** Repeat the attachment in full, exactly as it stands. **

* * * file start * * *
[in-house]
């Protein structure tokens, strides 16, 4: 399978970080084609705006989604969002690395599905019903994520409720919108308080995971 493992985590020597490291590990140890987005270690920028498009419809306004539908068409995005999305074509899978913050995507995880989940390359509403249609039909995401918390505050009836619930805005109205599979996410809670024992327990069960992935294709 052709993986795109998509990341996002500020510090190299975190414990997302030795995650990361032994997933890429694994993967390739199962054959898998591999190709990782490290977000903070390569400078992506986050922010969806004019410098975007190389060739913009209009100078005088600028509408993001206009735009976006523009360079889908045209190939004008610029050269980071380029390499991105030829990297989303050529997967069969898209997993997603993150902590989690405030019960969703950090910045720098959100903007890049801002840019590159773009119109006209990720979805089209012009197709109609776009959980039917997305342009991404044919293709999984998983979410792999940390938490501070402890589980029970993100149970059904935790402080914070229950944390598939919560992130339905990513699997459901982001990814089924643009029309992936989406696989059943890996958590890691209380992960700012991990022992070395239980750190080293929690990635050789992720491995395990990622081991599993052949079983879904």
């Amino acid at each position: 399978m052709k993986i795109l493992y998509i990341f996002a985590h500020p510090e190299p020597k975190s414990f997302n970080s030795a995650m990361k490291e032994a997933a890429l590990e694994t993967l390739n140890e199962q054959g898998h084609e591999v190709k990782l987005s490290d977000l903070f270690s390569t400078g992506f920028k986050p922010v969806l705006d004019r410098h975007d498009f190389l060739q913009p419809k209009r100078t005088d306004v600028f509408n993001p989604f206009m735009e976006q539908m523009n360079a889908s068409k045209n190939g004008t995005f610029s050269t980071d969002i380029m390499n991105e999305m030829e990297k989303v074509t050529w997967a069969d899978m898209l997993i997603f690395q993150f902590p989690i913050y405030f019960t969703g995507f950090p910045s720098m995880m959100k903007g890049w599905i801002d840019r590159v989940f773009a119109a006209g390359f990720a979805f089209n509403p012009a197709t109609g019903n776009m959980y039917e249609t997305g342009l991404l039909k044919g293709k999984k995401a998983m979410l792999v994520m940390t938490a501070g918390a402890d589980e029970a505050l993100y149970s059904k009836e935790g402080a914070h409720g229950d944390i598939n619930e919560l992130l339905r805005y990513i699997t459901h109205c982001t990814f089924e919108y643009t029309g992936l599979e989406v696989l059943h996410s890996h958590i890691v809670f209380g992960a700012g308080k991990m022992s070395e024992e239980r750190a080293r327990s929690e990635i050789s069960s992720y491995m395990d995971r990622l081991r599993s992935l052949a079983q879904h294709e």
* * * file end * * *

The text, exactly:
[in-house]
């Protein structure tokens, strides 16, 4: 399978970080084609705006989604969002690395599905019903994520409720919108308080995971 493992985590020597490291590990140890987005270690920028498009419809306004539908068409995005999305074509899978913050995507995880989940390359509403249609039909995401918390505050009836619930805005109205599979996410809670024992327990069960992935294709 052709993986795109998509990341996002500020510090190299975190414990997302030795995650990361032994997933890429694994993967390739199962054959898998591999190709990782490290977000903070390569400078992506986050922010969806004019410098975007190389060739913009209009100078005088600028509408993001206009735009976006523009360079889908045209190939004008610029050269980071380029390499991105030829990297989303050529997967069969898209997993997603993150902590989690405030019960969703950090910045720098959100903007890049801002840019590159773009119109006209990720979805089209012009197709109609776009959980039917997305342009991404044919293709999984998983979410792999940390938490501070402890589980029970993100149970059904935790402080914070229950944390598939919560992130339905990513699997459901982001990814089924643009029309992936989406696989059943890996958590890691209380992960700012991990022992070395239980750190080293929690990635050789992720491995395990990622081991599993052949079983879904």
């Amino acid at each position: 399978m052709k993986i795109l493992y998509i990341f996002a985590h500020p510090e190299p020597k975190s414990f997302n970080s030795a995650m990361k490291e032994a997933a890429l590990e694994t993967l390739n140890e199962q054959g898998h084609e591999v190709k990782l987005s490290d977000l903070f270690s390569t400078g992506f920028k986050p922010v969806l705006d004019r410098h975007d498009f190389l060739q913009p419809k209009r100078t005088d306004v600028f509408n993001p989604f206009m735009e976006q539908m523009n360079a889908s068409k045209n190939g004008t995005f610029s050269t980071d969002i380029m390499n991105e999305m030829e990297k989303v074509t050529w997967a069969d899978m898209l997993i997603f690395q993150f902590p989690i913050y405030f019960t969703g995507f950090p910045s720098m995880m959100k903007g890049w599905i801002d840019r590159v989940f773009a119109a006209g390359f990720a979805f089209n509403p012009a197709t109609g019903n776009m959980y039917e249609t997305g342009l991404l039909k044919g293709k999984k995401a998983m979410l792999v994520m940390t938490a501070g918390a402890d589980e029970a505050l993100y149970s059904k009836e935790g402080a914070h409720g229950d944390i598939n619930e919560l992130l339905r805005y990513i699997t459901h109205c982001t990814f089924e919108y643009t029309g992936l599979e989406v696989l059943h996410s890996h958590i890691v809670f209380g992960a700012g308080k991990m022992s070395e024992e239980r750190a080293r327990s929690e990635i050789s069960s992720y491995m395990d995971r990622l081991r599993s992935l052949a079983q879904h294709e």